Published On: Fri, Apr 20th, 2018

It's time for the Mets to move on from Matt Harvey

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As Matt Harvey walked off the mound in the bottom of the sixth inning of Thursday’s game in Atlanta, he appeared confident. After all, the right-hander had retired the side in order with just 16 pitches, and he’d lasted six innings for the first time since last May, blanking the Braves over the final three.

All of that sounds great, except that Harvey had already been shelled for six earned runs across the first three innings in an eventual 12-4 loss.

Following the latest shaky performance – Harvey now sports a 6.00 ERA and 1.43 WHIP after four appearances – New York Mets manager Mickey Callaway wouldn’t commit to another start for the 29-year-old, suggesting a potential demotion to the bullpen. For his part, Harvey was defiant.

“I’m a starting pitcher,” he said.

The former star may think so, but in reality, it’s time for the Mets to move on.

Harvey’s regression has been evident since mid-2016. Injuries have certainly played a significant role, beginning in June of that year when he landed on the disabled list with thoracic outlet syndrome, leading to season-ending surgery. The rare condition, caused by compression of blood vessels and nerves that extend from the neck to the shoulder, has resulted in several over quality starters failing to regain their form over the years. In fact, thoracic outlet syndrome “possesses the potential to be career-ending (or worse),” according to Baseball Prospectus. In short, many of Harvey’s struggles from 2016-18, which are evidenced in the chart below, can be attributed to the ailment.

2016-18 1.57 14.7 -1.5 .293

Among starters with at least 150 innings, Harvey has been one of the least productive pitchers in the majors. His 1.57 WHIP and .293 opponents’ batting average both rank sixth worst in baseball over that span, while his minus-1.5 RA9-WAR (which calculates WAR using runs allowed) is the worst.

Gone are Harvey’s glory days of 2013 – along with his triumphant return from Tommy John surgery in 2015 – when his velocity was higher and he pitched like one of baseball’s best young starters:

Year Average fastball velocity Average release speed K%
2012-15 97 mph 96 mph 27

Paired with Jacob deGrom and Noah Syndergaard, it was no fluke that Harvey helped guide the 2015 Mets to three wins shy of a World Series title.

Since then, however, it’s been an entirely different story:

Year Fastball velocity Release speed K%
2016 95 mph 95 mph 19
2017 94 mph 94 mph 16
2018 93 mph 93 mph 18

When a starter enters the league relying primarily on a devastating fastball to strike batters out, it becomes difficult when injuries or mechanics force them to make adjustments. This can lead to poor results, often fueled by fewer swings and misses.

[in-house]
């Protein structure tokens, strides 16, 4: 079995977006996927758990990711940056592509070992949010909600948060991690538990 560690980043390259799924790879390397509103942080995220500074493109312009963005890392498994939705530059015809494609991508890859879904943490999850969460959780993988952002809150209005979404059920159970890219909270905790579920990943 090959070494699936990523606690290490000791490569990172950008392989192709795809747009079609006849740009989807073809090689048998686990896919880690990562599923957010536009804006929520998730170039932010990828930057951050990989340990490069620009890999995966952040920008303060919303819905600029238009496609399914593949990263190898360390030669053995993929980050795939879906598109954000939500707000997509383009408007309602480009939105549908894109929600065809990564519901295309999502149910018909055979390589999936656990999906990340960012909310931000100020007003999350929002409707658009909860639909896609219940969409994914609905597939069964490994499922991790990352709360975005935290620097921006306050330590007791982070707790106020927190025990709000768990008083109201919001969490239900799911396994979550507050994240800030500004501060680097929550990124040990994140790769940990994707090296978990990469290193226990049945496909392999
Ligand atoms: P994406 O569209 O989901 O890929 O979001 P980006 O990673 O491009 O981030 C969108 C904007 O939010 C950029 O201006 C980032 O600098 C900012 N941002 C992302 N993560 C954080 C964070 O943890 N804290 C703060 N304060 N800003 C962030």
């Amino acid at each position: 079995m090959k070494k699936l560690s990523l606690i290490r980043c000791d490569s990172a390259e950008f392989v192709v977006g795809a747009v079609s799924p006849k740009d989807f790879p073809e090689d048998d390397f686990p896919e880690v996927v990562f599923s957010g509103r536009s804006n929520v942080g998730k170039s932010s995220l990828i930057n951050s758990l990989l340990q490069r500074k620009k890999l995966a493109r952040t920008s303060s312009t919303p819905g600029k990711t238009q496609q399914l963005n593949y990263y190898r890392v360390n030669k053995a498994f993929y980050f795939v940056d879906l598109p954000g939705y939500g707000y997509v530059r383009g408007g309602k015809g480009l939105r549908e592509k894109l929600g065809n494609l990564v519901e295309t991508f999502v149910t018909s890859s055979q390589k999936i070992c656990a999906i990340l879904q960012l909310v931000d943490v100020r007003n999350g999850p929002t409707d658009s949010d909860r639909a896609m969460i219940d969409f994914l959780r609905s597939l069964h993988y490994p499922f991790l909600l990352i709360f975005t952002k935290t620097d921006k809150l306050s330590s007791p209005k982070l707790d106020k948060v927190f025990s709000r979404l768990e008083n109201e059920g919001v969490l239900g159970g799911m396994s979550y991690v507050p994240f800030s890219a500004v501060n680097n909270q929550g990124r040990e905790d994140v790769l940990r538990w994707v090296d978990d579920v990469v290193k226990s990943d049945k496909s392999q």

As seen courtesy of Brooks Baseball in terms of opponents’ isolated power, Harvey has been getting absolutely crushed when he’s within parts of the strike zone. For context on ISO, anything above .150 is below average for a pitcher, while above .200 is very troubling. To make matters increasingly precarious, Harvey has generated a mere 8.3 percent of swinging strikes from 2016 through 2018, which is a 4 percent decrease from 2012-15 (12.3 percent).

The difference is substantial. Harvey was significantly better at limiting damage early on in his career, and much of that success could be attributed to his fastball, which was one of the most valuable pitches in baseball. It’s been among the worst ever since.

Meanwhile, Harvey’s slider and changeup – his most relied-upon secondary pitches – have also become less effective. When he broke into the league, those two pitches combined to make up 18 percent of his whiff percentage (9.5 K/9). Though his slider was still legitimate in 2016, Harvey has mostly failed to generate swings and misses with his offspeed pitches in recent seasons.

While cutting ties with Harvey might seem rash, consider this. The Mets flirted with the idea of trading him this winter, so while his performance has left much to be desired, they might be able to find a taker. If not, he’s a free agent after this season anyway, and the Mets can simply release him, especially if he refuses a demotion to the bullpen.

Plus, with Syndergaard back in the mix and deGrom pitching better than ever, the 13-5 Mets appear more than capable of winning without Harvey’s contributions. While it’s certainly risky to assume Steven Matz and Zach Wheeler will pitch a full season, the club also invested in Jason Vargas this past winter, and has Seth Lugo and Robert Gsellman as depth options.

Despite resembling the hero New York deserved early in his career, Harvey has failed to pitch like his former self, so the Mets might as well look toward a future without him.

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